Drivers risk £1,000 fine and vehicle damage when trying to save fuel – ‘misconception’

Martin Lewis provides advice on cutting fuel costs

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A new survey has found 45 percent of drivers admit to coasting – where a motorist drives with their foot pressed down on the clutch or the gearstick in neutral in an attempt to save petrol. But new warnings have been given about the risks that drivers face, not only with a £1,000 fine, but also that coasting does little to conserve fuel.

Rule 122 of the Highway Code states that coasting is a term describing a vehicle travelling in neutral or with the clutch pressed down.

It warns that this can reduce driver control because engine braking is eliminated, meaning it may be more difficult to select the appropriate gear when needed.

It states that when coasting, the speed of the vehicle when driving downhill will increase quickly.

Steering response will also be affected, particularly on bends and corners.

John Wilmot, chief executive at the UK’s biggest car lease comparison site, LeaseLoco, explains the risks that drivers face when trying to save fuel, which has been described as a “misconception”.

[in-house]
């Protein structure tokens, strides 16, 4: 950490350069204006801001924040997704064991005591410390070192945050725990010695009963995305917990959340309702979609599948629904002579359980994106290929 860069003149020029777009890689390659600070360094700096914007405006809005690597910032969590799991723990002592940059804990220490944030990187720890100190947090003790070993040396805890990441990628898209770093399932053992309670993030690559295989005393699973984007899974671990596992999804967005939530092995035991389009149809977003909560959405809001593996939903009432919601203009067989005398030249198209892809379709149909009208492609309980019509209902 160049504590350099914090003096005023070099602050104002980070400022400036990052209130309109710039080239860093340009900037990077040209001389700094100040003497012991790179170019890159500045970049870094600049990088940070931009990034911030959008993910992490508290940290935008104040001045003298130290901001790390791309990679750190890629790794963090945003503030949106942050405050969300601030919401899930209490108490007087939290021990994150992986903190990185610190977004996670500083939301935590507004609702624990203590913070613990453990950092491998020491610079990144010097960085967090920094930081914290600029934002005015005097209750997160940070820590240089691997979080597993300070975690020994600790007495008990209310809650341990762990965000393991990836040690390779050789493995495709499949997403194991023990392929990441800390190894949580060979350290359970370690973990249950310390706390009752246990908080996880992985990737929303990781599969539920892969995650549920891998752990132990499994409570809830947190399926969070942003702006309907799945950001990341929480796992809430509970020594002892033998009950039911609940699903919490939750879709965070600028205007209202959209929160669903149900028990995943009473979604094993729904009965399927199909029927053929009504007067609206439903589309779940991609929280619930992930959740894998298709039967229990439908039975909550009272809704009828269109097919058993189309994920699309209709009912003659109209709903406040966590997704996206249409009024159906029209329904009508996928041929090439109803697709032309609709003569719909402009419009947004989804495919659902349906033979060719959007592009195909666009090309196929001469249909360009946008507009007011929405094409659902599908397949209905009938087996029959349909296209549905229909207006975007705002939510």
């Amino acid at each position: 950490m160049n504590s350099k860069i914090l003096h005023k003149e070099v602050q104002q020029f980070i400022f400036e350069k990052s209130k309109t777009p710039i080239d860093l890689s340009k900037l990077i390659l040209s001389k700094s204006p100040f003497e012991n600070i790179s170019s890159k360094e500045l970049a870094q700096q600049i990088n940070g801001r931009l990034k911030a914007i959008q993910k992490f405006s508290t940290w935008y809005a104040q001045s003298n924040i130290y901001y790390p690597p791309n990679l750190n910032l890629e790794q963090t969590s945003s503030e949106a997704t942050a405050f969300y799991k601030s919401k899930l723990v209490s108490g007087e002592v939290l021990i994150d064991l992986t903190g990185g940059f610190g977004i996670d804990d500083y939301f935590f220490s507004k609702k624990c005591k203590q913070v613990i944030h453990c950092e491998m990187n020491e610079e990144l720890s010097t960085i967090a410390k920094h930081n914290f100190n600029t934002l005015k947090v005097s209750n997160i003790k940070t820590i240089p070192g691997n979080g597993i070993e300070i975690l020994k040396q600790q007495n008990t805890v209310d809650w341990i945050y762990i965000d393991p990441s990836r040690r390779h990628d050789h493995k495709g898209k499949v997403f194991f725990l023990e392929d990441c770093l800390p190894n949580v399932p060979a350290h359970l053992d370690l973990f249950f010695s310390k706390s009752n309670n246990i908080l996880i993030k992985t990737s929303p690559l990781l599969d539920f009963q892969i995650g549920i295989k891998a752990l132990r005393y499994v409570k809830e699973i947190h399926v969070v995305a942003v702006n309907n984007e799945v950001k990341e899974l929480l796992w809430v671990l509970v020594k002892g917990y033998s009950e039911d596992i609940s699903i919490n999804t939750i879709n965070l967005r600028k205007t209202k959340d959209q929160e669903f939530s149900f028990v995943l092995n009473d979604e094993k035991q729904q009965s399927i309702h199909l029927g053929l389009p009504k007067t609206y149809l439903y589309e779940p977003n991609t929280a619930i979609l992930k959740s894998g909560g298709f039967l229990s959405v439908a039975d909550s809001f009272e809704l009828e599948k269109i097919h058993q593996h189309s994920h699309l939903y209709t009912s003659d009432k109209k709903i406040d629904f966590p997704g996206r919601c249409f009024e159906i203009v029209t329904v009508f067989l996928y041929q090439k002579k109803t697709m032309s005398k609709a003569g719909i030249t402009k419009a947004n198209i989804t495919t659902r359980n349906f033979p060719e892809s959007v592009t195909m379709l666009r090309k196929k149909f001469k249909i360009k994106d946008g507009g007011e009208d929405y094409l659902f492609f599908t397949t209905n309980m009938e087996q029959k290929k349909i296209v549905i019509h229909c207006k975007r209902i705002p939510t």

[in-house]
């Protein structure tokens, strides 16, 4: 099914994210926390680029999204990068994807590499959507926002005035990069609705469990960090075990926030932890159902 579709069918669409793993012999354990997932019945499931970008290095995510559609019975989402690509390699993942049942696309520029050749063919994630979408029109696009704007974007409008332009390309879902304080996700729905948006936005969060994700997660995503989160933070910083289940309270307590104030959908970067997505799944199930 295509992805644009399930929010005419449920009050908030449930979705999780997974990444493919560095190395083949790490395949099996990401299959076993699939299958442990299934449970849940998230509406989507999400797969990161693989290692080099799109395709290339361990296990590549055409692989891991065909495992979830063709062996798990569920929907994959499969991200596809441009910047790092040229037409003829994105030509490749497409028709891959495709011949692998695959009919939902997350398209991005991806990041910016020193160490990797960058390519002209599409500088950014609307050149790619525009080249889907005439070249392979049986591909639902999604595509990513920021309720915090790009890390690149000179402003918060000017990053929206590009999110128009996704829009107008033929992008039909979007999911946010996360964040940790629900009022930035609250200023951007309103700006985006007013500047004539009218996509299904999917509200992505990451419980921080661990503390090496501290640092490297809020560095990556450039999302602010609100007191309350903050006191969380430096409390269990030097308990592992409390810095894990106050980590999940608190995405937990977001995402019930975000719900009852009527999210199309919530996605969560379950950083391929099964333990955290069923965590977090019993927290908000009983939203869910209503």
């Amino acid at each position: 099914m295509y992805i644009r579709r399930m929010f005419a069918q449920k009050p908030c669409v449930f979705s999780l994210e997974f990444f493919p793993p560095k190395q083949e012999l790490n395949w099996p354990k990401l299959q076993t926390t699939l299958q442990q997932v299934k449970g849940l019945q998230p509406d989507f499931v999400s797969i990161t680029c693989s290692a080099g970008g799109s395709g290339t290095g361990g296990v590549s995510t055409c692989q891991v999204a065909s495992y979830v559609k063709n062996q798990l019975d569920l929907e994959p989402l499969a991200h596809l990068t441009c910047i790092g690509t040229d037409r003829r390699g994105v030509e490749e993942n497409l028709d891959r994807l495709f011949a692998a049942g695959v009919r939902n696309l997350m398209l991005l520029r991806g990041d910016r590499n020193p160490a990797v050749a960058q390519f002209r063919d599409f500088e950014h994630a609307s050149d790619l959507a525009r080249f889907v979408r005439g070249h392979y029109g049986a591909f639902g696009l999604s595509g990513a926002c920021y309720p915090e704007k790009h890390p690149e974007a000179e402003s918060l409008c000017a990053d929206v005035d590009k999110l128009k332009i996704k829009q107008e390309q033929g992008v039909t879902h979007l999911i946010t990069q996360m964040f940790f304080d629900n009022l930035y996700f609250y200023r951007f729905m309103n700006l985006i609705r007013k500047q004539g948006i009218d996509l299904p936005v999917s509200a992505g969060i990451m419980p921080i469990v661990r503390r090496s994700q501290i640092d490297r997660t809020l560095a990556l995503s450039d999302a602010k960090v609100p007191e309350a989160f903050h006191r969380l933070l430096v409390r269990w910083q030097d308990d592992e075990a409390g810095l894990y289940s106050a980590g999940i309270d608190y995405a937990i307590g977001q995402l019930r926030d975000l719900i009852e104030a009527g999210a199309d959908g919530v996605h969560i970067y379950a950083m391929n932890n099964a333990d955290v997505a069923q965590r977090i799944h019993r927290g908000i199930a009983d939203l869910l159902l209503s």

He said: “Coasting is no longer beneficial to energy efficiency due to the fuel system in the majority of modern cars.

“When we drive downhill in gear our engine ECU detects that the accelerator isn’t engaged and cuts fuel from going into the fuel injectors.

“We use no fuel or very little when driving downhill in gear.

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“However, when we drive downhill in neutral our engine and wheels become disconnected.

“This forces a small amount of fuel to be sent to the engine due to the car not receiving the rotational power it needs from the wheels, instead of drawing that power directly from the wheels.”

The car picks up speed much quicker when free rolling down a hill due to gravity, meaning it will go considerably faster than it otherwise would when the engine is engaged and the car is in gear.

A driver has much less control because they can’t control the speed via engine braking – since the engine is not connected to the wheels.

If a driver found themselves in a difficult driving situation when the car was in neutral, they would struggle to quickly accelerate out of the problem.

When driving in neutral, drivers become reliant on the mechanical brakes due to the engine disengaging, which can wear out the mechanical brakes much quicker.

When driving at a higher speed, drivers will need to brake with much more force required over the same journey.

This can lead to brake discs and pads being worn out at a quicker rate.

Coasting with the clutch down is also going to cost drivers a lot more in the long run.

The clutch release bearing is the part of the clutch system that disengages the engine while the clutch pedal is pressed down.

If this clutch release bearing is under stress for longer periods than is necessary, it will need to be repaired more often than usual.

A faulty clutch release bearing requires the dismantling of the entire clutch mechanism so it can cost a lot more than many may anticipate.

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